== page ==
DOJ’s Win in First Criminal Monopolization Case in 50 Years Marks End to Decades of Corporate Lawlessness
Washington, D.C. — The American Economic Liberties Project released the following statement in response to news that the Department of Justice Antitrust Division secured a guilty plea from Nathan Nephi Zito, a paving and asphalt contractor based in Billings, Montana, in its first criminal monopolization case in 50 years.
“This guilty plea marks the end of an era for the kind of corporate lawlessness that has harmed local communities across the country,” said Katherine Van Dyck, Senior Legal Counsel at the American Economic Liberties Project. “The drafters of the Sherman Act knew then, and we know now, that the threat of criminal indictment and jail time is the best deterrent against illegal concentrations of power in our economy. Criminal charges are almost always on the table in corporate fraud investigations, and they should be a real threat in corporate monopoly investigations too.”
Section 2 of the Sherman Act explicitly states that monopolization is a felony, punishable by fines up to $100 million and imprisonment of individuals up to 10 years. The Department of Justice’s one-count felony charge against Nathan Nephi Zito alleges that he attempted to conspired with his only potential competitor “to divide territories and end competition in…Montana, Wyoming, South Dakota, and Nebraska” for publicly funded highway projects. Zito admitted to “monopolizing the markets for highway crack-sealing services” and “further propos[ing] that he and his competitor enter into a sham transaction to disguise their collusion.” Zito’s sentencing has been scheduled for February 23, 2023.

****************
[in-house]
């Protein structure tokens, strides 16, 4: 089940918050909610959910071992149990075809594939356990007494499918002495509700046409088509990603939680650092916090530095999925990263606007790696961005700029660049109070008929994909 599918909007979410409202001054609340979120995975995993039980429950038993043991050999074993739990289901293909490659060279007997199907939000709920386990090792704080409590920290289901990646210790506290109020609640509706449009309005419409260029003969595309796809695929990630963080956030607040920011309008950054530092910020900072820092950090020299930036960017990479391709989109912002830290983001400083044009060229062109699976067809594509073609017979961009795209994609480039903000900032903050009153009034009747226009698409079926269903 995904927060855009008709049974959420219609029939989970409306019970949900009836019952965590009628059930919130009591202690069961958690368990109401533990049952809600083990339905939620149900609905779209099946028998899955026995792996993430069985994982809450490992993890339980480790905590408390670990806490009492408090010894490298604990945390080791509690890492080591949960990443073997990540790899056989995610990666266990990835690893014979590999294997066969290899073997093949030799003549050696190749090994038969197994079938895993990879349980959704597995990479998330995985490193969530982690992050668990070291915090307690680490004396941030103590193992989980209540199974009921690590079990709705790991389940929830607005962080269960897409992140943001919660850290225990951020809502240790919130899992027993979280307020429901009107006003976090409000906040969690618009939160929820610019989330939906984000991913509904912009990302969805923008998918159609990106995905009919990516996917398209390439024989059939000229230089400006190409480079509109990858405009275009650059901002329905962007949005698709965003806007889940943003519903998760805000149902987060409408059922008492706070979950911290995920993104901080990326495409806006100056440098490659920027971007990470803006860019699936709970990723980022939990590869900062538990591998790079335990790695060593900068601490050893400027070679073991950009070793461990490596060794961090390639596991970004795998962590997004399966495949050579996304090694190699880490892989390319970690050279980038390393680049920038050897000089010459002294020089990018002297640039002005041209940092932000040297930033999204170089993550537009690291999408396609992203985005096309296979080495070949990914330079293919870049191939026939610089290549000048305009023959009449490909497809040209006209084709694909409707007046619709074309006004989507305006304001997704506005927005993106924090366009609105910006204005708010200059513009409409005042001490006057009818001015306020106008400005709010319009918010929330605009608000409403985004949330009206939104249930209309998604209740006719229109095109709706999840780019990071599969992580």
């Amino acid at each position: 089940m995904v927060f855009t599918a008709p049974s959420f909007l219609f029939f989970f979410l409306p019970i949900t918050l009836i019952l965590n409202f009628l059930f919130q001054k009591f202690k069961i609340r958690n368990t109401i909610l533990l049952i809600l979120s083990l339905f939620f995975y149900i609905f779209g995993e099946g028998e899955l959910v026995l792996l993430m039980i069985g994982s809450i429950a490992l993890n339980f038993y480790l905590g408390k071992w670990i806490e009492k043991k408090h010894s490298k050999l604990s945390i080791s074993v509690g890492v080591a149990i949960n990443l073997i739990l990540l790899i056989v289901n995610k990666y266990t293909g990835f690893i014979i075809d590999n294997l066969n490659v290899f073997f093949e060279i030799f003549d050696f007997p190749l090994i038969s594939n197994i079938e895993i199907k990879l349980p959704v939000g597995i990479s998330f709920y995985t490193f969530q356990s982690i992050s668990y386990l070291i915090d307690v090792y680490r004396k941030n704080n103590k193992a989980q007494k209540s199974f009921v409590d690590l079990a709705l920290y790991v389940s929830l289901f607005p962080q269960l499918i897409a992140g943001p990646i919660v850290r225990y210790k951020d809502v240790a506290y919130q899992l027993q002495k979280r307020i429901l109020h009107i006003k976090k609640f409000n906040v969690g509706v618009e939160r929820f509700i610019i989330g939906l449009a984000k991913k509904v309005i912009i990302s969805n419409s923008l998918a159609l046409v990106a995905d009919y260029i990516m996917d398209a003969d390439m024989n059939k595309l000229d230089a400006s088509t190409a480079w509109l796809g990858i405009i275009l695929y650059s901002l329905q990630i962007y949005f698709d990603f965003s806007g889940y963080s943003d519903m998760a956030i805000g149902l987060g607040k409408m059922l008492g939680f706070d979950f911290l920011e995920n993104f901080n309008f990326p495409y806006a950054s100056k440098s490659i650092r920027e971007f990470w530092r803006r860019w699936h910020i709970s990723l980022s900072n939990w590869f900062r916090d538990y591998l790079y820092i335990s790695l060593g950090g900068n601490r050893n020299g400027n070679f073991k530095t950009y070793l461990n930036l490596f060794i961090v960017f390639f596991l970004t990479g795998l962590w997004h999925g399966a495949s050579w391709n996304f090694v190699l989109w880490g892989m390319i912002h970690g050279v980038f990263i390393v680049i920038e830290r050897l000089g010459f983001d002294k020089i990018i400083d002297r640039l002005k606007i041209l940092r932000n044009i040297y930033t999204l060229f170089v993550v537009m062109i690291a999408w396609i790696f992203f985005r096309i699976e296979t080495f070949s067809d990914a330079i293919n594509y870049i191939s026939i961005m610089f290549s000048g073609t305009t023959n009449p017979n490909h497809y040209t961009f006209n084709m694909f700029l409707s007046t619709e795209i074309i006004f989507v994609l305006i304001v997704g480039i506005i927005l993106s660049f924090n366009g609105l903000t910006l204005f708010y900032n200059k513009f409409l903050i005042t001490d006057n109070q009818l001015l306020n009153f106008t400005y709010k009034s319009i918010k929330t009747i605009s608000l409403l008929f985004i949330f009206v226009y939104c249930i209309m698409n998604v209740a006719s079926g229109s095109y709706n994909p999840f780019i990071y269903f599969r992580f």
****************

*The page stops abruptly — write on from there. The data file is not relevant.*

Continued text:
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The American Economic Liberties Project works to ensure America’s system of commerce is structured to advance, rather than undermine, economic liberty, fair commerce, and a secure, inclusive democracy. Economic Liberties believes true economic liberty means entrepreneurs and businesses large and small succeed on the merits of their ideas and hard work; commerce empowers consumers, workers, farmers, and engineers instead of subjecting them to discrimination and abuse from financiers and monopolists; foreign trade arrangements support domestic security and democracy; and wealth is broadly distributed to support equitable political power.